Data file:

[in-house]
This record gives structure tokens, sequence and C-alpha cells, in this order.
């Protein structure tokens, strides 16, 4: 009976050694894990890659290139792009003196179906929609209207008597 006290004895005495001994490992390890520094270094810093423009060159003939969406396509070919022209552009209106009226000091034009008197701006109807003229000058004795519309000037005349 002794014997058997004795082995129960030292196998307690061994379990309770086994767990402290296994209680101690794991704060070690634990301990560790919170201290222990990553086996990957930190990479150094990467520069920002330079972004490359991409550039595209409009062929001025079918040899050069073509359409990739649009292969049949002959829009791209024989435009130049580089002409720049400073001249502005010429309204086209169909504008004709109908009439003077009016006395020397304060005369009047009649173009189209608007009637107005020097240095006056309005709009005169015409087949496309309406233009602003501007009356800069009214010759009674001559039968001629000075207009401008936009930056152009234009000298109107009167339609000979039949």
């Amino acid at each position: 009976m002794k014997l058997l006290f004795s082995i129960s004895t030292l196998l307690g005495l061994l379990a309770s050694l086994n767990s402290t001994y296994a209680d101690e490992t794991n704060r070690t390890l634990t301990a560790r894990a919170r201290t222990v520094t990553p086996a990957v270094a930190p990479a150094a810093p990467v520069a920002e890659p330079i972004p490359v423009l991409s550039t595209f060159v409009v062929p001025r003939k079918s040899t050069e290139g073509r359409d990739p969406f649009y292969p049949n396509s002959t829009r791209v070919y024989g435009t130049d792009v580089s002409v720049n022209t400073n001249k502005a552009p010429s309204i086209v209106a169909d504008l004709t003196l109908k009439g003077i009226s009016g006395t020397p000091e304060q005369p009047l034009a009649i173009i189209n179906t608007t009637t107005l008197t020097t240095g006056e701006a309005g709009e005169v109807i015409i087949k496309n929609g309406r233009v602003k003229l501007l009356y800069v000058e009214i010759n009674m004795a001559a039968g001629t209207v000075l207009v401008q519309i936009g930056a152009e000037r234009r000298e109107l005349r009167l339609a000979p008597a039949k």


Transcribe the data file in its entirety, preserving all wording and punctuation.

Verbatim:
[in-house]
This record gives structure tokens, sequence and C-alpha cells, in this order.
């Protein structure tokens, strides 16, 4: 009976050694894990890659290139792009003196179906929609209207008597 006290004895005495001994490992390890520094270094810093423009060159003939969406396509070919022209552009209106009226000091034009008197701006109807003229000058004795519309000037005349 002794014997058997004795082995129960030292196998307690061994379990309770086994767990402290296994209680101690794991704060070690634990301990560790919170201290222990990553086996990957930190990479150094990467520069920002330079972004490359991409550039595209409009062929001025079918040899050069073509359409990739649009292969049949002959829009791209024989435009130049580089002409720049400073001249502005010429309204086209169909504008004709109908009439003077009016006395020397304060005369009047009649173009189209608007009637107005020097240095006056309005709009005169015409087949496309309406233009602003501007009356800069009214010759009674001559039968001629000075207009401008936009930056152009234009000298109107009167339609000979039949």
């Amino acid at each position: 009976m002794k014997l058997l006290f004795s082995i129960s004895t030292l196998l307690g005495l061994l379990a309770s050694l086994n767990s402290t001994y296994a209680d101690e490992t794991n704060r070690t390890l634990t301990a560790r894990a919170r201290t222990v520094t990553p086996a990957v270094a930190p990479a150094a810093p990467v520069a920002e890659p330079i972004p490359v423009l991409s550039t595209f060159v409009v062929p001025r003939k079918s040899t050069e290139g073509r359409d990739p969406f649009y292969p049949n396509s002959t829009r791209v070919y024989g435009t130049d792009v580089s002409v720049n022209t400073n001249k502005a552009p010429s309204i086209v209106a169909d504008l004709t003196l109908k009439g003077i009226s009016g006395t020397p000091e304060q005369p009047l034009a009649i173009i189209n179906t608007t009637t107005l008197t020097t240095g006056e701006a309005g709009e005169v109807i015409i087949k496309n929609g309406r233009v602003k003229l501007l009356y800069v000058e009214i010759n009674m004795a001559a039968g001629t209207v000075l207009v401008q519309i936009g930056a152009e000037r234009r000298e109107l005349r009167l339609a000979p008597a039949k």